I lived across the street from Mr. Enhorning and went through middle school hanging with his stepson Dave. Use to ride his snowmobile around his house in the winter, play in his game room , and watch his air show every time he came over the lake. He would tilt his wings and we could see him wave to us, probably a little too close to the ground but a thrill to see as a young boy; memories I will never forget. A true gentleman.
It is gratifying to see so many great comments about George Enhorning and his beloved Mustang. My dad worked for Mr. Enhorning at Bruce Mfg. as a toolmaker and truly loved this jovial man. I think George appreciated my dad as well, maybe because he knew Dad was a Marine in WWII and served at Guatalcanal. Dad told me how George buzzed the plant one day, and I think it was just after he repowered it with the Rolls Royce engine. Dad wasn't much of an aircraft enthusiast, but he loved big engines and took me over to Oxford to see it. We were devastated when he was killed. I don't think the plant survived long after that.
Around the mid eighties I had the opportunity to fly with George. Nothing like that experience. He would fly the P-51 to Florida during the winter months. While at the Orlando Executive FBO I had that once in a lifetime chance to climb into that dual control cockpit with George. I was married at the time and my in-laws were the kind that lived their lives at the mercy of the great WarBirds. I witnessed a few.... P-40 was amazing but the P-51 was different... firing up a P-51 engine at dusk to watch the stacks lighting up in succession.
I was a 22 year old girl whose knowledge of WarBirds could fit into a thimble and I was forever changed by that flight. From the beginning as George prepared for take off, his conversation with the tower set the tone for the rest of the flight. The tower did what they normally do and then put in their request for a fly-by. George said something in return to air traffic control that told me we were about to buzz the tower. We did just that, I can't say for certain but I thought I heard the air traffic controllers voice crack as if he was holding back emotions when he thanked George for the aeronautical nod.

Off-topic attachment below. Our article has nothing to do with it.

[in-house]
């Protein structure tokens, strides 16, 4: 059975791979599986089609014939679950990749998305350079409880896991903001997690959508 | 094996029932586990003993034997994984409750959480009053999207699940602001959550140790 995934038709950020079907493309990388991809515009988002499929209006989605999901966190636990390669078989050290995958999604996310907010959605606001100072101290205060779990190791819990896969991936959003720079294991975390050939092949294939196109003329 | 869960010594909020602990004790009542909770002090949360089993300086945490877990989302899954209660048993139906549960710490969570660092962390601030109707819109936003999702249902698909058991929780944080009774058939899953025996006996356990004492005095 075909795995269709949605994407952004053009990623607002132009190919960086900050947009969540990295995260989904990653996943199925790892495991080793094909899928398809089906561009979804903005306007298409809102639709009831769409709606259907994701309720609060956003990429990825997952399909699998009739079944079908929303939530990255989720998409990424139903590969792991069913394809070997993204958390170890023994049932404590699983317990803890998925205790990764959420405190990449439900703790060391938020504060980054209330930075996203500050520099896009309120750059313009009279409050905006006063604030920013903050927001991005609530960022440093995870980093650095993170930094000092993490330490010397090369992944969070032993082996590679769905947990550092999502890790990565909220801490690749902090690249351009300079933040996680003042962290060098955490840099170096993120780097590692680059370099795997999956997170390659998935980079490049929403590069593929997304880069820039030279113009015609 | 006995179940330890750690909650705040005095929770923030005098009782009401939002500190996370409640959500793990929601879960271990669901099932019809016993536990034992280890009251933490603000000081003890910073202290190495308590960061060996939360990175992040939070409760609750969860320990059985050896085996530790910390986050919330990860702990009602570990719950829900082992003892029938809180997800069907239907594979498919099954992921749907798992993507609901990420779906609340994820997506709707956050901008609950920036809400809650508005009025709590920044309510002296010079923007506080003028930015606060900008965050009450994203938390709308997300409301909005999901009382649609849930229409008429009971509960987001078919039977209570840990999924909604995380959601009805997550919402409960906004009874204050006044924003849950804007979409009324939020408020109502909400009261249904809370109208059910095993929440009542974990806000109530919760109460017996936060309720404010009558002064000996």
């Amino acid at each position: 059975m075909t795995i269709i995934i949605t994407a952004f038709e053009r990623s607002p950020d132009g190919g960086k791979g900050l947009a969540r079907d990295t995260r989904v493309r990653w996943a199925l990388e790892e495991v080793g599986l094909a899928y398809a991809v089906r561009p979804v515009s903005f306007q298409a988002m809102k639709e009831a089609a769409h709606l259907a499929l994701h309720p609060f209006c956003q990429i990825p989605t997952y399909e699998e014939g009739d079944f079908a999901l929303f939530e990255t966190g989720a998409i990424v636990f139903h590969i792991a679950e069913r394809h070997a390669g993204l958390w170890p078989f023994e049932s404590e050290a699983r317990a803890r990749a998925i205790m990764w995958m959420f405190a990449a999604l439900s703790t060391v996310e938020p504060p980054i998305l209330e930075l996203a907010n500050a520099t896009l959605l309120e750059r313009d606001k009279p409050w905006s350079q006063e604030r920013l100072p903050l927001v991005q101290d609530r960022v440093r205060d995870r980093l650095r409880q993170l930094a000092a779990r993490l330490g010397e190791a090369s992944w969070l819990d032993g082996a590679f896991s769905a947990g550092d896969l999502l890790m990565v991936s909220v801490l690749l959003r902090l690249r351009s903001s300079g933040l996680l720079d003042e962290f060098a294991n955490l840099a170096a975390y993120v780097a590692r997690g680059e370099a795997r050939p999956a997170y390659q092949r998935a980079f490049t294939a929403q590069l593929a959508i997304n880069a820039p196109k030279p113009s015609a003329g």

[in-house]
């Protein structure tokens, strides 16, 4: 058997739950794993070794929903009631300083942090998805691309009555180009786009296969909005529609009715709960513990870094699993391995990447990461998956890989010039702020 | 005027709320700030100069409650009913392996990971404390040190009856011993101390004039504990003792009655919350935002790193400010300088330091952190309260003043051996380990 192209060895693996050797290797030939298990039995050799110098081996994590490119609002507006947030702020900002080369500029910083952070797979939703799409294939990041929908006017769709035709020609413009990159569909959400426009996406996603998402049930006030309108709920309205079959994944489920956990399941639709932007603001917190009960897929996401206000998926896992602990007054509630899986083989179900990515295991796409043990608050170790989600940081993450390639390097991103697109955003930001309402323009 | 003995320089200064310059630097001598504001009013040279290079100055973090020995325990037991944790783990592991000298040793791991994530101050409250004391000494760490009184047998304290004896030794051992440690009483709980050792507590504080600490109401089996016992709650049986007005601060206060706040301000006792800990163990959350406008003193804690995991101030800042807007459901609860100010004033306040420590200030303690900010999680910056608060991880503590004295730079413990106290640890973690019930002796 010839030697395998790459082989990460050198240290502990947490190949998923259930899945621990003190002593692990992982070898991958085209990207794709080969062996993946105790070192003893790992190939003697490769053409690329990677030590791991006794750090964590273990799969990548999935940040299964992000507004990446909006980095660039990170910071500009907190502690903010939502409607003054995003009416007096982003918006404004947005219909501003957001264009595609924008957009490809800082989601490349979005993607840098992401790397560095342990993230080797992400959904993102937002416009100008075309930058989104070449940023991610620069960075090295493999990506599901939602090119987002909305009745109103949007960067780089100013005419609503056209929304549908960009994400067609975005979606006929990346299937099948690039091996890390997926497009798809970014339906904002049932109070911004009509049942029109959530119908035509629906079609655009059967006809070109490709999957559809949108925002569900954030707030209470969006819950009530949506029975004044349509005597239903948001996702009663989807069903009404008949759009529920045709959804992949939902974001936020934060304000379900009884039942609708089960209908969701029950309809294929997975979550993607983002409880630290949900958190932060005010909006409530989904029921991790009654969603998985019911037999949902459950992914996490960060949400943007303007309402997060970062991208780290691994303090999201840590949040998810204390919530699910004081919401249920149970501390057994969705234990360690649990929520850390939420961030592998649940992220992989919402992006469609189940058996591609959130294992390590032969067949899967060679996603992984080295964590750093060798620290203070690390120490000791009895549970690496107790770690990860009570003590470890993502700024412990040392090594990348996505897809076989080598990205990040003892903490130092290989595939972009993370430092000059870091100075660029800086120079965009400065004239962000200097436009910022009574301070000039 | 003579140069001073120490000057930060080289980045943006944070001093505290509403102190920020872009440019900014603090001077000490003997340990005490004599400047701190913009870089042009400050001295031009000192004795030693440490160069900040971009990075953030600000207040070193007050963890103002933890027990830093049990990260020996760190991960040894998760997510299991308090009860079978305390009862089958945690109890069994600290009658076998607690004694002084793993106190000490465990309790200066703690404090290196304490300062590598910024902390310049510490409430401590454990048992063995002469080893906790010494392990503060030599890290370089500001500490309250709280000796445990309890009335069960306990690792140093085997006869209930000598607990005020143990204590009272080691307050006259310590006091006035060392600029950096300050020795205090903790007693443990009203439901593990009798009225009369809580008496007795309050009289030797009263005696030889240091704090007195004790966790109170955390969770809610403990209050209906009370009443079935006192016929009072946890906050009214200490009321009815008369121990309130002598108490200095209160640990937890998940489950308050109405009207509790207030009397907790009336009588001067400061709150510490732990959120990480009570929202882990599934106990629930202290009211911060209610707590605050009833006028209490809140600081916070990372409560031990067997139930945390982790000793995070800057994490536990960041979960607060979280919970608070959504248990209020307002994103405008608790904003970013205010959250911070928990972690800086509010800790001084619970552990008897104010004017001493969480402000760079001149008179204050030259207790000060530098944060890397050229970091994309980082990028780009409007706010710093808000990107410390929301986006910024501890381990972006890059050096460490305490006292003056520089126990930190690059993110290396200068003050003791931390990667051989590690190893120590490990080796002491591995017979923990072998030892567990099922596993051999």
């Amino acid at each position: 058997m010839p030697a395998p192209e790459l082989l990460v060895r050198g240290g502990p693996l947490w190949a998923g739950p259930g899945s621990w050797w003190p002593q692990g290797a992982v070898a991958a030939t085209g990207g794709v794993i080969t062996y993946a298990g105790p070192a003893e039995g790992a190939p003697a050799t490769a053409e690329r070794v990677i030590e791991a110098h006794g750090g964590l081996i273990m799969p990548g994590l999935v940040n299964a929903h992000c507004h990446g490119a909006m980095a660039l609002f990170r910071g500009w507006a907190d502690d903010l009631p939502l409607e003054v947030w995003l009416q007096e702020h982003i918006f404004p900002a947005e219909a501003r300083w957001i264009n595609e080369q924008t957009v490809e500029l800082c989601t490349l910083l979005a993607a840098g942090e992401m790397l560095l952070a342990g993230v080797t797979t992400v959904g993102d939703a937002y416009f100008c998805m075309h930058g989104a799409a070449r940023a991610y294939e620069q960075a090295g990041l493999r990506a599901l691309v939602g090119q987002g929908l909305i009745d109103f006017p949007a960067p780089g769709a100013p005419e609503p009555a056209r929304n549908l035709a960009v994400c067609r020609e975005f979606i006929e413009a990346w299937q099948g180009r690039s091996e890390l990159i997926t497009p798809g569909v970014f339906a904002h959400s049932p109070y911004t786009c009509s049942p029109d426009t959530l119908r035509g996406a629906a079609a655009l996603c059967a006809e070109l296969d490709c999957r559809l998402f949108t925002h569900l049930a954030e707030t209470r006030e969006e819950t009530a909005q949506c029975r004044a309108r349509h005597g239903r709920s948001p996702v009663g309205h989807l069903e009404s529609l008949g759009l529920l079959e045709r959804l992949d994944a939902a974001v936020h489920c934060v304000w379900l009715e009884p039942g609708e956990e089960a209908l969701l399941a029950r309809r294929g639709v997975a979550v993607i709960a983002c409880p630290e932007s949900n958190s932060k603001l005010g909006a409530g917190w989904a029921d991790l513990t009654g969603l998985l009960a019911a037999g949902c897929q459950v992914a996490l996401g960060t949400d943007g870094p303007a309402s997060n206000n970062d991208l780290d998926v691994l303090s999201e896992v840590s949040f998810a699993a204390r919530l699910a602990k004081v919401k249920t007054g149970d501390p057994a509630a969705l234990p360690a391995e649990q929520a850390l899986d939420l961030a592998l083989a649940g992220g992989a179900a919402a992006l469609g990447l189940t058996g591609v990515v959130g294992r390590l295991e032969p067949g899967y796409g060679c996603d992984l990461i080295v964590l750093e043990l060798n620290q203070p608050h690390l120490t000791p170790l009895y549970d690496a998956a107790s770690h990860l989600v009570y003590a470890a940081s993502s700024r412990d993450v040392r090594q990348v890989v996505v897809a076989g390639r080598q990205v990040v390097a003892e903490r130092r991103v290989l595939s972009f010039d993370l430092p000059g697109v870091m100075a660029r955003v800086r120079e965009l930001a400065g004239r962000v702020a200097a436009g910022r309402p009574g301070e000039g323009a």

My flight was a ride that unfortunately I would not fully appreciate till later. The G-force pulls, the barrel rolls the dives the assents.... none fully appreciated till another date and time. My recollection of George Enhorning was a kind, unassuming man that loved and respected flying. His calm demeanor left me unafraid of every twist and turn and the moments of such force that I could not lift my hand from my lap. His wit as he flipped me and turned me and twisted me had me laughing like a little kid. After a flight like that your life has changed, one I will never forget.
Hearing that George had crashed Passion Wagon was empty news. Made my heart feel empty. These days as I get older and I witness grandparents, parents and friends struggle at the end of their lives I think about George Enhorning and while sad he left this earth far too early, his life ended flying in the most bad-ass propeller driven aircraft and if reports are right, he was able to control the crash away from homes in an attempt to save other lives. My condolences to the loved ones of George Enhorning and the USAF Brig. General that was on board that fateful day.
George was like a Father to me Yes he could Fly like a bird and we did almost every weekend but this was long before the Passion Wagon it was in His twin engine Baron is where the Barrel Rolls first Started, his Love of Flying was never ending and if you look up you know hes up there somewhere Chasing Clouds.
George gave me a ride one day after I refueled his plane. Was working at Chatham while learning to fly. This was in the 1984. So sad to hear if his death.
I just stumbled over this site. So very cool to see how many people still remember such a great man and a great plane. I was fortunate enough to have spent most of my younger life around George and his family as I was best friends with his step son. A great man, a very smart businessman, an awesome provider and a hell of a person to call a friend. I'll never forget the airshows cleaning his planes, the rides in those planes and the cool parties with the War Birds where we used to sneak beers when no one was looking. And what a pilot. He always said that when he goes it would be in that plane. Miss ya George and thanks for everything you did for me and your family. You were a great man, friend and mentor!
I was a neighbor of George and his family in Wolcott, CT. My parents knew George and his wife. Us kids all knew each other. We lived on Hitchcock Lake and I remember as a small kid, the distant distinct rumble of that Rolls engine and I knew it was George coming in over the lake. He would make a couple low passes at what seemed like full throttle. Then his last pass was a dive and barrel roll clean out of sight. I called it the Harley in the sky!! RIP George.
I was a helicopter pilot for Simplex Time Recorder and was at Chatham airport and witnessed that last flight of The Passion wagon. George came in at about 800' below an overcast and
as he broke left downwind the p 51
Continued the roll upside down into the trees.
Later I was told the propeller shaft had broken..
I guess the accident report did not show this.
This was a sad day for me to witness this Event..
Dom Possemato LTC Ret
A bud of mine at OXC (where George kept Passion Wagon on a regular basis) called me up and asked if I would like to give him a biennial review. Of course it was a no brainer.
He was very meticulous on the brief, predeparture prep, flight, and post flight. He did say he was staying with the AC and that he would loose the canopy so that I could bailout.
I went on to fly T-38 as an IP, A-10s in Europe and the US, and the A7. I can tell you that the ride in the Passion Wagon eclipsed all the others.
As a Capt for United and flown most all of our equipment..... that ride made me strive to become a fighter pilot.
RIP George.... a very humble human being and an excellent pilot.